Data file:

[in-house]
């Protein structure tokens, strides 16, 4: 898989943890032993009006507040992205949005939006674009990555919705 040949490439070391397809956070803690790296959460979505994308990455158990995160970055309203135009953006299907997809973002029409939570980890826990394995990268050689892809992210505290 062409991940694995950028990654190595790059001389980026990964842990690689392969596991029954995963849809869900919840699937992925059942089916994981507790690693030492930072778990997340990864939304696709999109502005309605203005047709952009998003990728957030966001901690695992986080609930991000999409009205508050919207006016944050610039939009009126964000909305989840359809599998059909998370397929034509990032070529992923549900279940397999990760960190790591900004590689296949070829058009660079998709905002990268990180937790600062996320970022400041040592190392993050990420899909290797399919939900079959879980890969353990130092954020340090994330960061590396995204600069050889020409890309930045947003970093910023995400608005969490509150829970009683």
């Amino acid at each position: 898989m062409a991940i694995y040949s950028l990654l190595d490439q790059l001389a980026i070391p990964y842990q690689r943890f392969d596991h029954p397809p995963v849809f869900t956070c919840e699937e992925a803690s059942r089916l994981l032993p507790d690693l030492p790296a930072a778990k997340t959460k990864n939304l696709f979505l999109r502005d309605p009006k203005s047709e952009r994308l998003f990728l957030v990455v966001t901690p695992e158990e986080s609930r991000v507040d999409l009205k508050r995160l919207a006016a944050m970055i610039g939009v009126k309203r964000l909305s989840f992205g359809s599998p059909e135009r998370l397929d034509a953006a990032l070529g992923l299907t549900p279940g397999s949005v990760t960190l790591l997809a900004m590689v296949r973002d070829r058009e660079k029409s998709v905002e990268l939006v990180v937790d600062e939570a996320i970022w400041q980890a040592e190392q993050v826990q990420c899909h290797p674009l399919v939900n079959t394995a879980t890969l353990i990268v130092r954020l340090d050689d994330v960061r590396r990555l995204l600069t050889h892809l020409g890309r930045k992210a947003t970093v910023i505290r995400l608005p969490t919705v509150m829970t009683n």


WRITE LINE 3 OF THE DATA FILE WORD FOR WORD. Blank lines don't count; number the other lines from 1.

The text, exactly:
């Amino acid at each position: 898989m062409a991940i694995y040949s950028l990654l190595d490439q790059l001389a980026i070391p990964y842990q690689r943890f392969d596991h029954p397809p995963v849809f869900t956070c919840e699937e992925a803690s059942r089916l994981l032993p507790d690693l030492p790296a930072a778990k997340t959460k990864n939304l696709f979505l999109r502005d309605p009006k203005s047709e952009r994308l998003f990728l957030v990455v966001t901690p695992e158990e986080s609930r991000v507040d999409l009205k508050r995160l919207a006016a944050m970055i610039g939009v009126k309203r964000l909305s989840f992205g359809s599998p059909e135009r998370l397929d034509a953006a990032l070529g992923l299907t549900p279940g397999s949005v990760t960190l790591l997809a900004m590689v296949r973002d070829r058009e660079k029409s998709v905002e990268l939006v990180v937790d600062e939570a996320i970022w400041q980890a040592e190392q993050v826990q990420c899909h290797p674009l399919v939900n079959t394995a879980t890969l353990i990268v130092r954020l340090d050689d994330v960061r590396r990555l995204l600069t050889h892809l020409g890309r930045k992210a947003t970093v910023i505290r995400l608005p969490t919705v509150m829970t009683n």